Pinch of ground nutmeg
1/4 tsp. garlic powder
1/4 tsp. onion powder
1/2 tsp. black pepper
3 dashes Worcestershire sauce
1/2 tsp. dried mustard
1 2.5 oz jar chipped beef
Chopped parsley for garnish
8 slices white bread
Chop the chipped beef roughly and set it aside.
Melt butter in a small saucepan over medium heat. Whisk in the flour and cook for a minute. Whisk in the milk gradually and season with ground nutmeg, ground onion powder, ground garlic powder, a few drops of Worcestershire sauce, and mustard. Cook until thick and season the white sauce with black pepper. Add the chipped beef and set the heat to low.
Toast the bread and top with the beef mixture. Garnish with parsley.
The “hunter’s style” chicken with onions and peppers is both warming and delicious.
8 chicken thighs
freshly ground black pepper
all-purpose flour, for dredging
1 large red bell pepper, chopped
1 large green bell pepper, chopped
1 large onion, chopped
2-3 stalks of celery, cut into bite-size pieces
3-4 garlic cloves, finely chopped
1 cup dry white wine
1, 28-oz. can diced tomatoes with juice
1 cup chicken stock
1 1/2 tsp. dried oregano leaves
1/4 cup coarsely chopped fresh basil leaves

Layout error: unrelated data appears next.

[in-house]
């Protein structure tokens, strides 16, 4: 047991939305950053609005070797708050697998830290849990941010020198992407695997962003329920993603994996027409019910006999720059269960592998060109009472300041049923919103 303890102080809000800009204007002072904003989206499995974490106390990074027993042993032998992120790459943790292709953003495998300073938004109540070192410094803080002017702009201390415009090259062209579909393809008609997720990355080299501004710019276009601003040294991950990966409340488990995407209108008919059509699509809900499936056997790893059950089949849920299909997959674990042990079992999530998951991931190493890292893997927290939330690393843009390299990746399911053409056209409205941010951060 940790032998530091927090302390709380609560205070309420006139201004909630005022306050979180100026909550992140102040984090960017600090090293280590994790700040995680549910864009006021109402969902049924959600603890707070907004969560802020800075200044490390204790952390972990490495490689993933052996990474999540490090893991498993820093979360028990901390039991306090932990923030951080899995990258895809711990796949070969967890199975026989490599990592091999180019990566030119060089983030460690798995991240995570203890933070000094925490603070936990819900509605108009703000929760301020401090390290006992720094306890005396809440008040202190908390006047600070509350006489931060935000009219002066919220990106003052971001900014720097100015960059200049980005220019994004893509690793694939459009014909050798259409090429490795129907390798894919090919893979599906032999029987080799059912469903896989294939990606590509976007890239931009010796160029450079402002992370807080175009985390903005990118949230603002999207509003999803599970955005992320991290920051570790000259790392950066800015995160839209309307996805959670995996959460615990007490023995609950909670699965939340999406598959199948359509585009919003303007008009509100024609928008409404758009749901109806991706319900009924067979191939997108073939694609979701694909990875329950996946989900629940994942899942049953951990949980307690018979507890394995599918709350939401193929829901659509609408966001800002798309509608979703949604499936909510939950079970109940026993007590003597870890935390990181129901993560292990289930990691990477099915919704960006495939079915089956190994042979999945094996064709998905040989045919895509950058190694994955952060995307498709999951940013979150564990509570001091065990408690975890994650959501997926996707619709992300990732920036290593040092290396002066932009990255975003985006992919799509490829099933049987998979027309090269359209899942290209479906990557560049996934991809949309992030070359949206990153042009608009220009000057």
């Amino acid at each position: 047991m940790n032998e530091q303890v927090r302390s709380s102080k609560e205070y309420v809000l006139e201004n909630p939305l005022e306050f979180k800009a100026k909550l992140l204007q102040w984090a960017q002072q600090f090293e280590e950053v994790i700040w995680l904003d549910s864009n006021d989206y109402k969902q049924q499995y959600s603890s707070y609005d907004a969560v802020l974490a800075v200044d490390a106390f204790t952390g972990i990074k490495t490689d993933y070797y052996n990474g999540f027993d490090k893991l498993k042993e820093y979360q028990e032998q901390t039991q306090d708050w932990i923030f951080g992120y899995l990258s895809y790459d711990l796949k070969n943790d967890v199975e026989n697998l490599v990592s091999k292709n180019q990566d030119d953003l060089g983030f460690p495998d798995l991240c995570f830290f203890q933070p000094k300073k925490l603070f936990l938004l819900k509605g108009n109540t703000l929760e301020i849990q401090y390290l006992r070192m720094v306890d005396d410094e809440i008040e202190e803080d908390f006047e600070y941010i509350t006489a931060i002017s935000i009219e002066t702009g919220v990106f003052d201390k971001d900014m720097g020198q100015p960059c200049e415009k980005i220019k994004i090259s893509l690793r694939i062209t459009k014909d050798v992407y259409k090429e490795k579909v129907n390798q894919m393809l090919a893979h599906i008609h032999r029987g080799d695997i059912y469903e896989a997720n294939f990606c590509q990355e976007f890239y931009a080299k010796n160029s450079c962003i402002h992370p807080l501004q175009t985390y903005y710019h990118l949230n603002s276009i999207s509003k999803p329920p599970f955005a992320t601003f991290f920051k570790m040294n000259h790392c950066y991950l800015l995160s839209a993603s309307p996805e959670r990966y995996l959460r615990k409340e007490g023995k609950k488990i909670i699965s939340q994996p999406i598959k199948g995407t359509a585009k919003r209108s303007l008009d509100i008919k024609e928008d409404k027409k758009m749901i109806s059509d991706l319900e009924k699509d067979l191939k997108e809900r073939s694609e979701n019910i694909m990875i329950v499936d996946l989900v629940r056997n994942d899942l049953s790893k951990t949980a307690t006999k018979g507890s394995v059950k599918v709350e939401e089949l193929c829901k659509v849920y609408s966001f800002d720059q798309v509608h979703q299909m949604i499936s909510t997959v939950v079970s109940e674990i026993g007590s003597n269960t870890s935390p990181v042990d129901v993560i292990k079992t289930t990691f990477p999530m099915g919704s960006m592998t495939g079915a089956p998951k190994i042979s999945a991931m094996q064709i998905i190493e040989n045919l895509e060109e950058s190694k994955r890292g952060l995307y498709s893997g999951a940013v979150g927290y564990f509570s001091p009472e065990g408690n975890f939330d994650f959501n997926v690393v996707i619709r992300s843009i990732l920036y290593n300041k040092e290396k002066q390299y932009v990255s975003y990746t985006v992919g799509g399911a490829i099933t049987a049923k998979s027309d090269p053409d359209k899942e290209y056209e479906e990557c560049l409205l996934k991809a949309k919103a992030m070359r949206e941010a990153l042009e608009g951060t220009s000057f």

Generously season the chicken with salt and pepper.
Dredge the chicken pieces in the flour to coat lightly.
In a large heavy sauté pan, heat the oil over a medium-high flame. Add the chicken pieces, skin side down, to the pan and sauté just until brown, about 5 minutes per side. Transfer the chicken to a plate and set aside.
Add the peppers, onion and celery to the same pan and sauté over medium heat until the onion is softened, about 5 minutes. Add the garlic and cook another minute or two. Season with salt and pepper. Add the wine and simmer until reduced by half, about 3 minutes.
Add the tomatoes with their juice, broth, and oregano. Return the chicken pieces to the pan and turn them to coat in the sauce. Bring the sauce to a simmer. Cover and continue simmering over medium-low heat until the chicken is just cooked through, about 30 minutes.
Transfer the chicken to a platter. If necessary, boil the sauce until it thickens slightly, about 3 minutes. Spoon the sauce over the chicken, then sprinkle with the basil and serve.
Macaroni and Cheese
Everybody has their favorite Mac ‘n Cheese. This is mine.
2 cups dry, small elbow macaroni
1 Tbs. salt
½ tsp. ground black pepper
¼ tsp. white pepper
¼ tsp. cayenne
½ tsp. dried mustard
2 cups whole milk
4 Tbs. butter
4 Tbs. flour
1# shredded sharp cheddar cheese, divided
6 oz. shredded colby jack cheese
1/3 cup sour cream
Cook the macaroni noodles following package instructions. Drain and rinse the noodles and set aside.
In a skillet, melt the butter then add the flour to make a roux. Slowly stir in the milk. When thickened, add eggs, sour cream and seasonings in a mixing bowl and whisk.
Add cooked macaroni to a casserole dish. Stir in the milk mixture and mix thoroughly. Add sharp cheddar and colby jack cheeses. Mix well. Add to the cooked noodles. Bake for 20 to 25 minutes at 375° until cheese is melted and light brown. Place under broiler for 5 minutes. Let stand 15 minutes before servings.